Monday, July 4, 2011

Writing When It Hurts

Writing a novel is alot like the cliffs notes of a book.

All the important stuff - but in a condensed version.

There has been a lot of tough stuff going on for a lot of people lately, and I've been thinking about how our stories parallel life in so many ways.

As writers, we help people understand one of life’s basic truths.

They are not alone because bad stuff happens to everyone.

Whether in this century or the last, we could quote what the preacher said yesterday. “Manure happens.”

Was he talking about gardening? Cattle farming?

Nope – he was talking about ‘the fruit of the Spirit’.
Anyone else lost by that correlation?
 Let me explain:

Life is full of stuff- good, bad, amazing, horrible, shocking, transforming…stuff, but the stuff that has a tendency to ‘grow’ us the most, is the strategically placed trials God allows into our lives.
The manure, so to speak.
God cultivates kindness, goodness, gentleness, patience (I always cringe when I type that word) – through our suffering. We grow.
(The picture to the right is of quadraplegic, painter, singer, speaker and Christian author Joni Erekson Tada)
As writers, this news shouldn't surprise us. We throw manure at our characters from the first chapter to the last. Piles of it.
Conflict makes a good story, of course – but suffering builds character.

Trouble has a way of refining us, digging to our core and showing what we’re really made of and who it is we truly trust. And ya know what?
I’ve learned that it’s okay to ask why.
It’s okay to scream to heaven and wonder what He’s doing up there.
It’s okay to show your weaknesses, pout, and shudder from the fear of what might happen next.

God isn’t surprised by any of our reactions. He made us. He knows.
So the question isn’t really ‘why does bad stuff happen’, but ‘how do we grow from the bad stuff that does happen?”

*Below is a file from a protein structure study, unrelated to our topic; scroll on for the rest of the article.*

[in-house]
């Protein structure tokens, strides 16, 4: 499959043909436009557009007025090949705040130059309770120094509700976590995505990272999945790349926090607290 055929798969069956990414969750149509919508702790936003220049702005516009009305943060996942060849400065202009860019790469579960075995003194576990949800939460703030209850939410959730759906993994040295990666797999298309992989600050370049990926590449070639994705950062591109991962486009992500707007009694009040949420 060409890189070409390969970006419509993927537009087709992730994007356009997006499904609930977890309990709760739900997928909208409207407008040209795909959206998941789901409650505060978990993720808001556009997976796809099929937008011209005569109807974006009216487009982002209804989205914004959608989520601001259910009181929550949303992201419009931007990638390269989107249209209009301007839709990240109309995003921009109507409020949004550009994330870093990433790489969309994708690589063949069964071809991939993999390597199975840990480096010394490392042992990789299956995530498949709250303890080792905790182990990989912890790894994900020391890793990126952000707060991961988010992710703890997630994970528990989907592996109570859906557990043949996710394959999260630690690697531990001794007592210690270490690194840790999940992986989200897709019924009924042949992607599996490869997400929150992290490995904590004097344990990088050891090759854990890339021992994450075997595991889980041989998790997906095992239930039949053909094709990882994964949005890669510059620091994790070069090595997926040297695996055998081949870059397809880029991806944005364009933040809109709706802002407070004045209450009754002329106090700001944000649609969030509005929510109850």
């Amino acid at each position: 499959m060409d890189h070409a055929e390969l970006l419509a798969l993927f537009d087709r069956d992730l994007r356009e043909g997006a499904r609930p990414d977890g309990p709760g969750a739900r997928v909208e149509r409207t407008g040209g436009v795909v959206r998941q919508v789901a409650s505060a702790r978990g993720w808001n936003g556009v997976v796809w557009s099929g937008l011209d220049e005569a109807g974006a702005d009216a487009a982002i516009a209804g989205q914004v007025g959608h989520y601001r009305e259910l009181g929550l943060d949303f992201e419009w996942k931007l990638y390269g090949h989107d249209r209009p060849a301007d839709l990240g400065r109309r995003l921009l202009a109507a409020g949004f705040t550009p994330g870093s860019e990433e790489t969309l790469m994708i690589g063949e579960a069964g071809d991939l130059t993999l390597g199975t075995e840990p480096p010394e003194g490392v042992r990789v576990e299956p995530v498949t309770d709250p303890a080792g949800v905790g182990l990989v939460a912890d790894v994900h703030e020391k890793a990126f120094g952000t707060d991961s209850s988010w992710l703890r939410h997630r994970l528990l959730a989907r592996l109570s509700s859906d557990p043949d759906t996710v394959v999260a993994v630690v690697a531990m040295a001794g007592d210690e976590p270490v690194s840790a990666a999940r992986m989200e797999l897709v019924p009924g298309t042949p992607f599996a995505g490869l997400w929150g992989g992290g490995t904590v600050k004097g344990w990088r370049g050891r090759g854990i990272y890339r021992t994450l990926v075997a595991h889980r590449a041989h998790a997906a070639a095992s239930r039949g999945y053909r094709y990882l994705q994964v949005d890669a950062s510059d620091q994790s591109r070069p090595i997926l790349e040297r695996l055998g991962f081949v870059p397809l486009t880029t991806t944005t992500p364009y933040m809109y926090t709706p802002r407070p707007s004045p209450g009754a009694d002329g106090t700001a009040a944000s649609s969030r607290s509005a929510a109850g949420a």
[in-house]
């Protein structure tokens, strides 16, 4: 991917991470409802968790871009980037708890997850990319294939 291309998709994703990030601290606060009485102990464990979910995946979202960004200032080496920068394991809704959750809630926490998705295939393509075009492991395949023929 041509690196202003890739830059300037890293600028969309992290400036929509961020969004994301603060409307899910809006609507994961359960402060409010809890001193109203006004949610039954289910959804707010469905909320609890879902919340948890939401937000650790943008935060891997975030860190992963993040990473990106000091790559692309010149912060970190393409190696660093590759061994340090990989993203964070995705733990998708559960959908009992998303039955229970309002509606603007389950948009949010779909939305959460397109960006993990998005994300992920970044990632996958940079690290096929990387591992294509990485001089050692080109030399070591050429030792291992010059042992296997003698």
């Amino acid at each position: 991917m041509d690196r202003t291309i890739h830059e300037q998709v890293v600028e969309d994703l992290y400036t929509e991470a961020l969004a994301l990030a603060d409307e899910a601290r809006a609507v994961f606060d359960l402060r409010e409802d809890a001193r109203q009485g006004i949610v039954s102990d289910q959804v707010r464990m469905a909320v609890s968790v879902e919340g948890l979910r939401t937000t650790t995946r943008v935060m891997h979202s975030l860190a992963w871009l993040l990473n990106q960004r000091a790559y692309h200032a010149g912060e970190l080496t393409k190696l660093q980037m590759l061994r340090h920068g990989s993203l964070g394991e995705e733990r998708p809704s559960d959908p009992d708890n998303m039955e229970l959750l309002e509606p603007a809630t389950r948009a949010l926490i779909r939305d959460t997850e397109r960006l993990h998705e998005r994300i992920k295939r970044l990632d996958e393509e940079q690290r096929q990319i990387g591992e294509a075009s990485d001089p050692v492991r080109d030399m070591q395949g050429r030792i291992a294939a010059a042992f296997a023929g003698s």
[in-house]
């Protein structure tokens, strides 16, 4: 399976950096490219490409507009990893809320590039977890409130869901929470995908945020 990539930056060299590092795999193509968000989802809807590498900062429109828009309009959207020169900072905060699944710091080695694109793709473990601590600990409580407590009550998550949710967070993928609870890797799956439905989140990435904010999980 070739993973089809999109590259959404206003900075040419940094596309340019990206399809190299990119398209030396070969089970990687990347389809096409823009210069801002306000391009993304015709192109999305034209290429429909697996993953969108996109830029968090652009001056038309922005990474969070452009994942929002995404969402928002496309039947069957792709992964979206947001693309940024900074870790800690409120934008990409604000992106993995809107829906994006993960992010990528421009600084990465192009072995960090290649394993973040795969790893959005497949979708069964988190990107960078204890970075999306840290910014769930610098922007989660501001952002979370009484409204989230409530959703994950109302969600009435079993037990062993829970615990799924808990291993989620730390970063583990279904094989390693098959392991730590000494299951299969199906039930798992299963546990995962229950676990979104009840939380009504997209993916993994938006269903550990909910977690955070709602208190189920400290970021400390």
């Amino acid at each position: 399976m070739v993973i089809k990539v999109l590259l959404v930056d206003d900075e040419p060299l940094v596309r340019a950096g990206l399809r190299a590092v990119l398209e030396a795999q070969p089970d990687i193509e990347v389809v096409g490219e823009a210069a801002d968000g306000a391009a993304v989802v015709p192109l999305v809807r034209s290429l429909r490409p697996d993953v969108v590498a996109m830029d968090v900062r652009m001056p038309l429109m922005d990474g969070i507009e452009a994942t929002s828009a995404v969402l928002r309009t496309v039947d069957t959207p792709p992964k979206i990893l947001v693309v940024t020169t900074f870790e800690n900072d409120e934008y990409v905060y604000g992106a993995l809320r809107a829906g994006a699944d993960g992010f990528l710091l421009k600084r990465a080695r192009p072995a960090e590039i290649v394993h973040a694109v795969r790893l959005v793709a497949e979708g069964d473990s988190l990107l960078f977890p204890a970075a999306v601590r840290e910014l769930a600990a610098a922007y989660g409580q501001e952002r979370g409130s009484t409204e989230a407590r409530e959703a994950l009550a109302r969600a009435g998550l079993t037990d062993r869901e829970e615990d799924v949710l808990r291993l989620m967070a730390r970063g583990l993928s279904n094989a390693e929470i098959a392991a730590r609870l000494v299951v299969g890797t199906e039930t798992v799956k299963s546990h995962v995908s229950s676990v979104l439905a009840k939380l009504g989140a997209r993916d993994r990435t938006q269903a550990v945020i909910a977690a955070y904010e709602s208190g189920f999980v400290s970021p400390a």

Perspective changes everything. The lens through which we view our circumstances directs our thoughts, emotions, and reactions. Our POV, if you will.

I know we’ve shared a lot on this site about our dear Alley Cat, Krista, but her journey for the past year with her daughter, Annabelle, has been an example of perspective and faith. I’m sure she’d tell you that there were plenty of times when she felt like screaming to high heaven, when she questioned why, when her heart cried ‘how long’, but within the weak moments, God grew elements of strength that the rest of us may not have yet.

I don’t know how you deal with the bumps and bristles of life, but I’ve found comfort in the fact that there is purpose in them. When trials and hurts come into our lives, we usually respond in various ways. Here are a few of the positive ones:
1.       We slow down
2.       We reflect
3.       We gain perspective
4.       We find the light
5.       We grow from the moment

Besides the spiritual aspect of growing more like our Creator, we grow in other ways too. As writers, working through our own wounds, trials, and disappointments adds spine to our stories in ways other things never could.

I can assure you that the way I describe the emotions involving death is a lot different than before I lost one of my best friends in October (my grandmother)
But...I don't want or need to experience first-hand all the heartaches I put my poor characters through to write about them - I will say though, the deeper our pain, the deeper our growth, and from those deep wells of emotion we can write.